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Greek airports sell-off under review

- by Andy Cornish

Plans to sell more than a dozen Greek island holiday airports have been put on hold by the new left-wing Greek government.

Greece had agreed a €1.2 billion deal with German airport operator Fraport to run 14 regional airports, including those on popular Greek holiday islands like Corfu, Crete and Rhodes.

The airport deal as part of the previous government's privatisation program and was aimed at building up the cash-strapped Greek economy.

Fraport along with the Copelouzos Greek energy group was to be granted a 40-year lease to run regional airports in popular Greek island destinations.

But the newly elected Syriza party insists the deal has not been sealed. State minister Alekos Flabouraris said for "It will be halted and we will review it."

"For us, airports are not a package to be sold, like the others did. Some of them can be run by the municipality, others by private individuals, we'll see," he added.

State-run airports affected by the move include those on Crete, Corfu, Zante, Kefalonia, Rhodes, Kos, Skiathos, Mykonos, Santorini, Samos and Lesvos.

Also part of the deal were options on smaller islands and on several mainland airports including Thessaloniki, which serves the Halkidiki holiday area, and Preveza, the main airport for holidaymakers heading to Lefkas island in the Ionian Sea.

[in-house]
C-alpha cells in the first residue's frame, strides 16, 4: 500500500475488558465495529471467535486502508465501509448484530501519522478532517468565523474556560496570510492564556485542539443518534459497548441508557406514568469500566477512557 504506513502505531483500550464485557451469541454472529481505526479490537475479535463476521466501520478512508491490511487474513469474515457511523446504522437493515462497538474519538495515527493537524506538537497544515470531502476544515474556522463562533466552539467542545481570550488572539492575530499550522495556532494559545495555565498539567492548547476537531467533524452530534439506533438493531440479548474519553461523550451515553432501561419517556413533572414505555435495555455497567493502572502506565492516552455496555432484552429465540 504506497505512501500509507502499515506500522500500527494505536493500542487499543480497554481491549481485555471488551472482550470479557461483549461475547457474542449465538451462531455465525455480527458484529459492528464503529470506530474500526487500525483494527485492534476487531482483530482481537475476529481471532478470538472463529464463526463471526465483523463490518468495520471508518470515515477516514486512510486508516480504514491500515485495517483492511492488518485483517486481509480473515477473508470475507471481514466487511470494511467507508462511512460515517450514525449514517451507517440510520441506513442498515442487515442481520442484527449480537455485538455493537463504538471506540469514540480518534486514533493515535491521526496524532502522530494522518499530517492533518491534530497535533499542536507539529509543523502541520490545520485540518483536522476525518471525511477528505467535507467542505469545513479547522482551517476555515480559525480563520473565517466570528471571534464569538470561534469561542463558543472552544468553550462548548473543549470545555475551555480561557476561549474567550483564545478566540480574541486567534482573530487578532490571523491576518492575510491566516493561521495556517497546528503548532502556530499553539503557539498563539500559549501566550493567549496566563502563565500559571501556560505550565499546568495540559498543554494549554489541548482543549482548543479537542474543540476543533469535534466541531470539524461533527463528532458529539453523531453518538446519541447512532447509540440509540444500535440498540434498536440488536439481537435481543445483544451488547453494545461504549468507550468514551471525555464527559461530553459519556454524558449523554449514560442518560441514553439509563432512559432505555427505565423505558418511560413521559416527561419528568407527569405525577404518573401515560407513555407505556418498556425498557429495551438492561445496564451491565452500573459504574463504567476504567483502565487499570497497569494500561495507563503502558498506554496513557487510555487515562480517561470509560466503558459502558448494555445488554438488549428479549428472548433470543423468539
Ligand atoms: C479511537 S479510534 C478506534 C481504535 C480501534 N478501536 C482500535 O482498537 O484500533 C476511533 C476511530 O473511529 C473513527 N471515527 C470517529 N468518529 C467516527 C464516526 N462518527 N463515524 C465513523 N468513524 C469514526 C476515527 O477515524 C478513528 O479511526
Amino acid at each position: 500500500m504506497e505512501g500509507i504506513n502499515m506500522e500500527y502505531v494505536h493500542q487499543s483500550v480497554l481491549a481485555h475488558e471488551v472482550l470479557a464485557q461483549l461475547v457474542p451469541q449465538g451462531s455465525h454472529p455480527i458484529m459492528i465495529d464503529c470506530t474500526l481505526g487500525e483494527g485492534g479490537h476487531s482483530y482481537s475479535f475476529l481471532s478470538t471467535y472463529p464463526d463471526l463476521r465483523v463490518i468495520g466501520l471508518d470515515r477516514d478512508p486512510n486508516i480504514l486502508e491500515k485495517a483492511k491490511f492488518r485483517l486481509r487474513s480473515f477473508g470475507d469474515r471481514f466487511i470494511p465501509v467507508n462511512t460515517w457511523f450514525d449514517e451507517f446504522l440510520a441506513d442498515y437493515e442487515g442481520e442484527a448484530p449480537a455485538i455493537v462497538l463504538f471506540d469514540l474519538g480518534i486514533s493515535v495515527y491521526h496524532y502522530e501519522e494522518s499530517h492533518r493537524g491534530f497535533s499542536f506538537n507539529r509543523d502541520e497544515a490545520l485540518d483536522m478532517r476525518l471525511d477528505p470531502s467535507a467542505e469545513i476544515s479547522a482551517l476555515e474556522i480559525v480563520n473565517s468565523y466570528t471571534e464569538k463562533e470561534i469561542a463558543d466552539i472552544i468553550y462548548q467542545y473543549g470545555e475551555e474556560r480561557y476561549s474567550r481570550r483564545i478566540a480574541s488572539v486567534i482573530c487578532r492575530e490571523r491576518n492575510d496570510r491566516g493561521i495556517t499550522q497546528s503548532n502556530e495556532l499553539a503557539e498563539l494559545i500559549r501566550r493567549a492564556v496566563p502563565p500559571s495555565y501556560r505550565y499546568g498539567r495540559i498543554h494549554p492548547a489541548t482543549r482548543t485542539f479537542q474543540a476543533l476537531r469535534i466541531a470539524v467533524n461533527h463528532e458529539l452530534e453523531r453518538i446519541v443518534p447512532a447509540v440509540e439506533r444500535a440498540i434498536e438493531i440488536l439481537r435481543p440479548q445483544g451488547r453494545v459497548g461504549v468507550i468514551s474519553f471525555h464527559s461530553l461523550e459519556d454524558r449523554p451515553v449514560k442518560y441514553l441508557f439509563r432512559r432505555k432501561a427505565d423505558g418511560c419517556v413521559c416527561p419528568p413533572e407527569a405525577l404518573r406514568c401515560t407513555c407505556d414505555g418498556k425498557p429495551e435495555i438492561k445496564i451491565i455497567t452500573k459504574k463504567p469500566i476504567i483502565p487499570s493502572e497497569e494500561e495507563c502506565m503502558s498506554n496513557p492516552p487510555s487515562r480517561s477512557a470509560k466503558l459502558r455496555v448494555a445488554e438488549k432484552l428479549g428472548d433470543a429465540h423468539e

Holiday visitors to Greece have long been frustrated by delays, queues and lack of facilities at many airports on the Greek islands.

The sell-off was being handled by the Hellenic Republic Asset Development Fund (HRADF) which is also in charge of the privatisation of many Greek island ferry ports.

The aim was to increase income, create jobs and boost island economies as well as upgrading airports to provide better facilities and a faster tourist throughput.

But the major package holiday firms were worried that it might lead to higher airport charges and a hike in fares to tourist passengers as rising costs would sooner or later be passed on to holiday customers.

On Crete, the proposed sale triggered protest demonstrations at the loss of the profitable airport at Chania which opponents claimed would benefit corporate companies at the expense of local people.

Under the terms of the deal, the German-led consortium was to be given under two years to upgrade and renovate existing airports and four years to develop new buildings and other extensions.

With tourist arrivals last year expected to have reached as record 21.5 million many consider an upgrade of Greek island airports is long overdue.

But others consider this a bad time to be selling off valuable state assets despite the government being short of cash.

The former Greek government had been under pressure to sell after falling behind on its privatisation schedule that has promised €22 billion of sales by 2013 but had only delivered €5 billion last year towards paying off a €240bn bailout from Europe and world banks.

Fraport has promised to invest &euro300 million in improvements to the Greek island airports over the first four years of the deal.

But the new Greek government has insisted it will now review all the privatisation contracts that were signed by the outgoing administration.

It appears that holiday visitors to the Greek Islands have some time to wait before seeing any improvements to their travel experience as they make their way through hot, overcrowded airports.

It looks like usual long queues, baggage delays and lack of seating in Greek airports are set to be with us for some time to come.